A-Level Results, Facial Recognition and an Elephant Baby Boom

Authors: Jece Shunmugam, Jack Maycock
  • Reading time: 5 mins min.
  • Posted on: August 17, 2020

This week our Social Impact Briefing covers the A-level results fiasco, lawfulness of facial recognition and Greece abandoning refugees. 


Thousands have expressed anger at the handling of A-level results, leading to protests, petitions and mounting pressure to change the way the results have been decided. Yesterday (Sunday 16 August) thousands of protestors marched across London demanding the immediate resignation of education secretary Gavin Williamson, who as recently as the weekend, announced there would be no change to the results. 

Around 40% of predicted results were downgraded after the exams regulator Ofqual used an algorithm based on schools’ previous results, failing to take into account teacher-assessed grades. Almost inevitably, disadvantaged schools and students would have been hit the hardest, with many losing out on offers to university. Top private schools have also joined calls to ditch the algorithm used to assess grades, as many of their student’s grades were downgraded by the system as well.

Today, after discussions with ministers, teachers and students and after days of mounting pressure, the Government has U-turned on its decision and will now base A-level results on the “centre assessment grades” from teachers. The government also announced that this week’s GCSE results will also use teacher assessments. 

After days of anger and confusion, many students will be celebrating today’s news. However,  questions remain over university places for those who did not get in under the Ofqual algorithm. Will the government lift its controversial cap on student numbers? And why was this mess allowed to happen in the first place?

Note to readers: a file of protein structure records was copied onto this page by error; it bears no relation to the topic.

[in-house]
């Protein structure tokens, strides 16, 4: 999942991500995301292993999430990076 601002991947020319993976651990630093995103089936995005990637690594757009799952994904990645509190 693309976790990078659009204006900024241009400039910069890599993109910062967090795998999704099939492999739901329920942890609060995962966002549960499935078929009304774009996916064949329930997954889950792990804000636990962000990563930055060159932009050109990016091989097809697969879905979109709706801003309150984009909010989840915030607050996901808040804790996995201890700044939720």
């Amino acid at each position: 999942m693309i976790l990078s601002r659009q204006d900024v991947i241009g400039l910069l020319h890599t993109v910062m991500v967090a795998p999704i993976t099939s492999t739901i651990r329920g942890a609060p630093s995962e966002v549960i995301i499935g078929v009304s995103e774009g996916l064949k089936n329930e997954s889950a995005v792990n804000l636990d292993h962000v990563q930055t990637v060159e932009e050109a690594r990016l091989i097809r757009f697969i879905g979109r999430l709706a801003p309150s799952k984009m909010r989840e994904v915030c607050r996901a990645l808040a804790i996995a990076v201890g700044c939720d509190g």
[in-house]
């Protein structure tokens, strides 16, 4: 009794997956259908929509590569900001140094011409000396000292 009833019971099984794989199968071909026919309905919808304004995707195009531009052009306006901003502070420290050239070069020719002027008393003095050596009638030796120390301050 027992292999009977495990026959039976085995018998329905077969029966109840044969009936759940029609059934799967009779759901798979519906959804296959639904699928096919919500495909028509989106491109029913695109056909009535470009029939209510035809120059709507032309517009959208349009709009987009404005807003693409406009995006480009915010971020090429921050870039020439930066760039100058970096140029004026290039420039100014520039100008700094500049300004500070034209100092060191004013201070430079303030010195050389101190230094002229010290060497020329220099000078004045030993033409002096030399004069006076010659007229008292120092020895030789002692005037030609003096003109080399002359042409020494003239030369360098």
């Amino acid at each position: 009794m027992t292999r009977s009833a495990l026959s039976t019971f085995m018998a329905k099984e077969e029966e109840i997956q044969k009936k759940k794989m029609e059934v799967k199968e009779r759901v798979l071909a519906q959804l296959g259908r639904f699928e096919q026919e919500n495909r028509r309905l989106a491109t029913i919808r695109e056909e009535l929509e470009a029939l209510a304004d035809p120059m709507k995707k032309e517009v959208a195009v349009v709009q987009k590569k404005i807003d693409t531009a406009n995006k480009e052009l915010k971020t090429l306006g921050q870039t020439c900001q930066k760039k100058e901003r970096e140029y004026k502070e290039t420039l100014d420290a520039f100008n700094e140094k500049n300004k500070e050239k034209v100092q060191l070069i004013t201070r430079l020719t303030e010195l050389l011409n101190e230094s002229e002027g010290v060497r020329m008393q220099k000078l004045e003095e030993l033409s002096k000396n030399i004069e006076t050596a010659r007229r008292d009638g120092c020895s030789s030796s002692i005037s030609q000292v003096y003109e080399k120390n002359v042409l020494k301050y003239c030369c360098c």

Liberty, the UK’s largest organisation defending civil liberties, has won the world’s first legal challenge to facial recognition technology. The judgement found South Wales Police to have infringed on the rights of Cardiff resident Ed Bridges, as the technology breached privacy rights, data protection laws and equality laws. 

Police use the technology to scan the faces of everyone passing by, snatching their biometric data, to compare them to secretive “watch lists”. South Wales police have been trialling the technology since 2017, and have reportedly captured over 500,000 faces, the vast majority of whom have committed no crime whatsoever. 

Following the Court of Appeals judgement, South Wales Police said: “The test of our ground-breaking use of this technology by the courts has been a welcome and important step in its development. I am confident this is a judgment that we can work with.” 

However, Liberty argues that it is the technology itself that is the problem. Previous research on the efficacy of the technology from MIT showed that the technology regularly misidentifies people of colour, up to 35% of the time for “darker-skinned females”. The UK government has failed to assess how the systems deal with ethnicity in at least three reports over the last five years.